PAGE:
Gov. Newsom proposes more help for homeless California college students but no major Cal Grant boost

May 10, 2019

Students are shown on the Cal State Northridge campus. Students at Northridge and across the system could soon be required to take an ethnic studies class.

Governor Gavin Newsom proposed adding $10 million to help college students with emergency housing costs but stopped short of expanding the state’s Cal Grant program to cover full expenses of rent and food of all needy students.

Newsom did not embrace the massive financial aid increase that some legislators and advocates want to cover students’ living costs. Instead he proposed boosting state funding by $10 million “to support rapid rehousing of homeless and housing insecure students” at the ten-campus University of California system and the 23-campus California State University system. In his January budget plan, Newsom sought $30 million to help cover those students’ basic needs and his new plan would bring that total to $40 million.

He announced the additional money on Thursday as part of his May revision of his budget proposal for 2019-20.

“This hunger, homeless and housing crisis is real at UCs, community colleges and CSUs,” the governor declared.

While student advocates praised that extra proposed funding, they also expressed disappointment that the governor did not try to use some of the state’s historic revenue surplus to dramatically expand state-financed Cal Grants beyond tuition expenses and provide housing and food grants for all eligible students. Those additional costs could be as much as $3 billion a year, according to some analysts.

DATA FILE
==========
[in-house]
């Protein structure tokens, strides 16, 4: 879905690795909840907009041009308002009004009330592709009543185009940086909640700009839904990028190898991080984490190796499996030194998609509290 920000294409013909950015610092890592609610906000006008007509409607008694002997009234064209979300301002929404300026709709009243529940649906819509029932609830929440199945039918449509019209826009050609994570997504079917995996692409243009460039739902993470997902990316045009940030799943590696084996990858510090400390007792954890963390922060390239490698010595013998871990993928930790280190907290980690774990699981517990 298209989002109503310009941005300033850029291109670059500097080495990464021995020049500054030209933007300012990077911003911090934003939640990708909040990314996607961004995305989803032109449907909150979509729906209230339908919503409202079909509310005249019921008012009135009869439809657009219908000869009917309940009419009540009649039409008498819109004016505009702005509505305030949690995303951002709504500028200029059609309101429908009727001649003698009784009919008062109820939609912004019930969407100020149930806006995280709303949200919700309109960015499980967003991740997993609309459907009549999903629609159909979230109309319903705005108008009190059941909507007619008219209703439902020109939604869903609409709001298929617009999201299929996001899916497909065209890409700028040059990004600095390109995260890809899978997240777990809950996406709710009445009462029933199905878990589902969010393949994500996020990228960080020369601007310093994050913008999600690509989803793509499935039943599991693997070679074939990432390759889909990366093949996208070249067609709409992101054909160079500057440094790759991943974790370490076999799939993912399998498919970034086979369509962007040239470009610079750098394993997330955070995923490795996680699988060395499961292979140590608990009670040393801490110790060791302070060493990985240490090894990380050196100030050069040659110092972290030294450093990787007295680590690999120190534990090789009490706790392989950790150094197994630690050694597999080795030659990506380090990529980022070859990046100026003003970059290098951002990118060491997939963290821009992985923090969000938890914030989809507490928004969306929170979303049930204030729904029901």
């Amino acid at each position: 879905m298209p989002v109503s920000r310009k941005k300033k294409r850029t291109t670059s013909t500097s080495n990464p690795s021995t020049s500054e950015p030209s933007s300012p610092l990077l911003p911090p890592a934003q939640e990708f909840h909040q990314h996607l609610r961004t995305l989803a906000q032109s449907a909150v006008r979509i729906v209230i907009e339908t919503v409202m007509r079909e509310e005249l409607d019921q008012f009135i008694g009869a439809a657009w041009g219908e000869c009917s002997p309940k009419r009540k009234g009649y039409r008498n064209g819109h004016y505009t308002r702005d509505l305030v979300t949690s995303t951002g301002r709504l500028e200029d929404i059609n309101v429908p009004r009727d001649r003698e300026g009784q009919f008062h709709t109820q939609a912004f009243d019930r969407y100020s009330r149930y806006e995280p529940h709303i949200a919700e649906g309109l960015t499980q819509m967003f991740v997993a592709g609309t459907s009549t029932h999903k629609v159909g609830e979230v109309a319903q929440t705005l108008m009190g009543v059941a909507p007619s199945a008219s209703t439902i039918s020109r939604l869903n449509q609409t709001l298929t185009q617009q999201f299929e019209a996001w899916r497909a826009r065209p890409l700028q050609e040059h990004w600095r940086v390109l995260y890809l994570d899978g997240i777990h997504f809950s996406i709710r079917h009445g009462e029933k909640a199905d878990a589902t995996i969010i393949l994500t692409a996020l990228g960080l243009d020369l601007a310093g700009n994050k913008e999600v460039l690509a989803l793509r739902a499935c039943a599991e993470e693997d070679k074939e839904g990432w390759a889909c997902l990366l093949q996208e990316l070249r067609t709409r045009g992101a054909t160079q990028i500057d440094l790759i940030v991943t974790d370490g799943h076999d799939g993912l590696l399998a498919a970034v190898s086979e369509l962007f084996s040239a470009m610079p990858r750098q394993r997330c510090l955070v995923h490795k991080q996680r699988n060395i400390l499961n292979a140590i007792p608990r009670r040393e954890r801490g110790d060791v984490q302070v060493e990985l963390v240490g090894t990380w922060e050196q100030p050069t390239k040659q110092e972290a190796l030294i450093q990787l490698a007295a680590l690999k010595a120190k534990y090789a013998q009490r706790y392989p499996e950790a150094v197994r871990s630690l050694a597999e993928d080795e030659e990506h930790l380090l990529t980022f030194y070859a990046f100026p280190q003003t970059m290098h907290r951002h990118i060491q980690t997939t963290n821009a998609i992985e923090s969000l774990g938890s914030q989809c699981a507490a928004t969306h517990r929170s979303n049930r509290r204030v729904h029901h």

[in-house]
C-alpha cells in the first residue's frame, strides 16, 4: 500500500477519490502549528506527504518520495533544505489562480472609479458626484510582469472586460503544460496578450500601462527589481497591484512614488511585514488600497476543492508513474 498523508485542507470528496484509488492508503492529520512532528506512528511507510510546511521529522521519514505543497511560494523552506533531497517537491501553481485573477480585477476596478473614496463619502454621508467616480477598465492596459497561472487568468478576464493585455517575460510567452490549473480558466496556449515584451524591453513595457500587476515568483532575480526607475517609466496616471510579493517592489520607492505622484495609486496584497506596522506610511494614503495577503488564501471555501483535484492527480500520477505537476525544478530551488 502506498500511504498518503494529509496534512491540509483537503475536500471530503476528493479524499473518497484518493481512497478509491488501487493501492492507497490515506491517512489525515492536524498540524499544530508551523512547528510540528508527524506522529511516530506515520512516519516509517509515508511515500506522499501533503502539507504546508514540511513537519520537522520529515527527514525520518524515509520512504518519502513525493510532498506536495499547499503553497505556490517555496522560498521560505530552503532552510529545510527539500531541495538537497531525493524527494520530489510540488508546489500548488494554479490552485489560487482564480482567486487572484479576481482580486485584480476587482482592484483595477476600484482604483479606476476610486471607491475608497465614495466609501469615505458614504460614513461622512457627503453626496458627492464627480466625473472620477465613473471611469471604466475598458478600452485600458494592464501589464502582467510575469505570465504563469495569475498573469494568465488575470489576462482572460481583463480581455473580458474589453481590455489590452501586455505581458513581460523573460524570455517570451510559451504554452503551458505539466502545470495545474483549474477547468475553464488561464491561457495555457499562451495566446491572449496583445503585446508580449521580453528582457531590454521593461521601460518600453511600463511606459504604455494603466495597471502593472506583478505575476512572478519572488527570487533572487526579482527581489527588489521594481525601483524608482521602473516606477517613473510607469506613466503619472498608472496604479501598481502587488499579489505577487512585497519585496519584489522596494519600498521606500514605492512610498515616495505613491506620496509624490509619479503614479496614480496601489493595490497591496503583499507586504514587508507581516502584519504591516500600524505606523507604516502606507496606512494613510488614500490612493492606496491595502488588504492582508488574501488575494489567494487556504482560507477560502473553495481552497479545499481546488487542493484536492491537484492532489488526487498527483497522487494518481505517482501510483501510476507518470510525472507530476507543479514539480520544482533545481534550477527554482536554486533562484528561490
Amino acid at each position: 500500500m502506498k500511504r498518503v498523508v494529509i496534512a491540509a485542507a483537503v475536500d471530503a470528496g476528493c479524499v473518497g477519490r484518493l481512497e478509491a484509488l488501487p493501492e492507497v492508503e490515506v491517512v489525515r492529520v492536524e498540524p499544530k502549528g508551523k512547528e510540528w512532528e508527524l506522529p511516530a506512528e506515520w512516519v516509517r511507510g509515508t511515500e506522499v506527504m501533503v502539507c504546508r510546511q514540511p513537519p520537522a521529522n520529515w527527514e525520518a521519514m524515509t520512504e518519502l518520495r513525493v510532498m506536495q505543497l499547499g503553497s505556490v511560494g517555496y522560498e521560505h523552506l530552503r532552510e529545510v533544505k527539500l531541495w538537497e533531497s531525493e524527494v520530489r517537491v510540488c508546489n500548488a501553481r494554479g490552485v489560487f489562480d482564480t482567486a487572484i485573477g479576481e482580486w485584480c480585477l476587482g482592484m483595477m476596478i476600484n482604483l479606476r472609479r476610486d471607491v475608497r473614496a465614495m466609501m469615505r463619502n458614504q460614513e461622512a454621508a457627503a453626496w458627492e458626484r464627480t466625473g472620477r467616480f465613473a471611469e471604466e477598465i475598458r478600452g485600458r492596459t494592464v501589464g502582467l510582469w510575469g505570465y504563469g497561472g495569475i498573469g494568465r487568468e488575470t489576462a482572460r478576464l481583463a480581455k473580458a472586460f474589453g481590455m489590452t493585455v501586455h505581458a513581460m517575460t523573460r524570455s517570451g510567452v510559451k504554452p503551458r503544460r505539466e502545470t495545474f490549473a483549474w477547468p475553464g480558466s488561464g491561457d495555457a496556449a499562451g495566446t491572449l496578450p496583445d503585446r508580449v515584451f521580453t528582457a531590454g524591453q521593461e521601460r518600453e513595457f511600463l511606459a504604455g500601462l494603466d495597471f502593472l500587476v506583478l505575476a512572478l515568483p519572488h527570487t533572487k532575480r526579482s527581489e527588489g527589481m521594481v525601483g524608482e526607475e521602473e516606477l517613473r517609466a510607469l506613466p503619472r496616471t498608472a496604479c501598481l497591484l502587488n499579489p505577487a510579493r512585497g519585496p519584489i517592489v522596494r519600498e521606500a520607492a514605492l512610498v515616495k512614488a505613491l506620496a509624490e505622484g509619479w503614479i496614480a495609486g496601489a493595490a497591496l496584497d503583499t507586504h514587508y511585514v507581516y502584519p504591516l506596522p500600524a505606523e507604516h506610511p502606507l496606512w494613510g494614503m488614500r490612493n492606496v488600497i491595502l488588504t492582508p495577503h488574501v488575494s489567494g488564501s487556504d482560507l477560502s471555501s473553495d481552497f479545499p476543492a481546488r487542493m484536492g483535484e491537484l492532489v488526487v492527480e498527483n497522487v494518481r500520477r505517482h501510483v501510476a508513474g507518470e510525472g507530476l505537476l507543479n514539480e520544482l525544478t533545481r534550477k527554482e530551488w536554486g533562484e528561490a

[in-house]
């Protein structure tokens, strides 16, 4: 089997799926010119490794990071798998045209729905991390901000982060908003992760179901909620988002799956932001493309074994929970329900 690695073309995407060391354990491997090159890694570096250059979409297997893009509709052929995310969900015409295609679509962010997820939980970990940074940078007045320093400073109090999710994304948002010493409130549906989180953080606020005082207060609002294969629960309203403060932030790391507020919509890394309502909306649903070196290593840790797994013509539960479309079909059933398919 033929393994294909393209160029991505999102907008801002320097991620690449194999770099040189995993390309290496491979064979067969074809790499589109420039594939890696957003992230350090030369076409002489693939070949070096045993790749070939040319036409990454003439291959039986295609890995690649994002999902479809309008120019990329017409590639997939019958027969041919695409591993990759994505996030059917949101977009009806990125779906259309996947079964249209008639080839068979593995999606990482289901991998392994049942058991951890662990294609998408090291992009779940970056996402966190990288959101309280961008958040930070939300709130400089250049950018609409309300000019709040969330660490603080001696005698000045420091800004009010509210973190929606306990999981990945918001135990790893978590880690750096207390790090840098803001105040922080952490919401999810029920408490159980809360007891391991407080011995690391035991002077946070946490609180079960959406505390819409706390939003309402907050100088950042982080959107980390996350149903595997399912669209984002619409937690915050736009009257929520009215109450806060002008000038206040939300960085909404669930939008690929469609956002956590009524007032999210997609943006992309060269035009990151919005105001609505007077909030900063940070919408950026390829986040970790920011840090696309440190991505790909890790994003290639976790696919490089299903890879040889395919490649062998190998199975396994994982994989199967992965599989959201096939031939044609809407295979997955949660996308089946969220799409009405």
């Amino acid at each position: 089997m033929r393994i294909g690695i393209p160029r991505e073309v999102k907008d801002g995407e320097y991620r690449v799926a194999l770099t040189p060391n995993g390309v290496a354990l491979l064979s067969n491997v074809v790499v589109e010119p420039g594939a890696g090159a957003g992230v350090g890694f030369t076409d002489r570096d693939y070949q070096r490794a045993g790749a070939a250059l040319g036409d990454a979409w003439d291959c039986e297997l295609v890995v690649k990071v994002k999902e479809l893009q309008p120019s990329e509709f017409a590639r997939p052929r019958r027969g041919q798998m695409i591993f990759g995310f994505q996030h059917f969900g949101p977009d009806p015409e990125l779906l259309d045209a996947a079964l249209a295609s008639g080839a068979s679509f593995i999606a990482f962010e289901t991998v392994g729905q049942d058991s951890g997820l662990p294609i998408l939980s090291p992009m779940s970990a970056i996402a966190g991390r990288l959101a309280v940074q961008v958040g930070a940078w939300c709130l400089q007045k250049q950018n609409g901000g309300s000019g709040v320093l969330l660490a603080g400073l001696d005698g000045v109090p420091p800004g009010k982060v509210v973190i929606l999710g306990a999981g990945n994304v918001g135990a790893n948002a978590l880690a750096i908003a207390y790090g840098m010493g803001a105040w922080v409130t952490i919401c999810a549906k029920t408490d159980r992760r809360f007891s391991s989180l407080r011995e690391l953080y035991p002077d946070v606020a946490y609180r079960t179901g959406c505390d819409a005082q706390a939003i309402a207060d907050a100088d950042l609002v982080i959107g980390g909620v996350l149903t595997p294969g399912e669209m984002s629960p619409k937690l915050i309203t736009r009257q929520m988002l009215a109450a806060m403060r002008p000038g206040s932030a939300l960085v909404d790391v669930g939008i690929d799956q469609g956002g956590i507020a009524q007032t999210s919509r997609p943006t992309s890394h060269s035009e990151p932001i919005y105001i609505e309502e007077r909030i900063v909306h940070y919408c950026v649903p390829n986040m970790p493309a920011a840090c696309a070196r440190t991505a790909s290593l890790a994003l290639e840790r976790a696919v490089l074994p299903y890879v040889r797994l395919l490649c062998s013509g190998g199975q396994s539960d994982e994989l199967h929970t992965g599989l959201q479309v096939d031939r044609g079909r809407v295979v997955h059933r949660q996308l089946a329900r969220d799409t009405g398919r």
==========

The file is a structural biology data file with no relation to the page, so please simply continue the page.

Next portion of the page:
“If we cannot invest in a widespread Cal Grant overhaul now, then when can we? We have to do more to meet the total costs of attendance,” said Jessie Ryan, executive vice president of the Campaign for College Opportunity, a Los Angeles-based research and advocacy group.

Similarly, Assemblyman Jose Medina, (D-Riverside) who chairs the Assembly Higher Education Committee and has co-sponsored legislation to expand Cal Grants, said he wished Newsom would be bolder and push for “much-needed investments” in Cal Grants. “Student homelessness and food insecurity are the symptoms of a financial aid system that is underfunded and too outdated to meet the needs of today’s students,” Medina said in a statement.

While taking steps to help homeless students, the governor clearly does not want to take on such massive multi-billion dollar Cal Grant commitments now. “There are good intentions and dollars associated with them, and those have to be weighed” against all the other demands on state funds, according to H.D. Palmer, a spokesman for the state’s Finance Department.

That issue promises to be at the heart of debates between Newsom and the legislature as the final budget is hammered out.

In his revised budget, the governor maintained his commitment to keeping tuition frozen next year at UC, CSU and community colleges.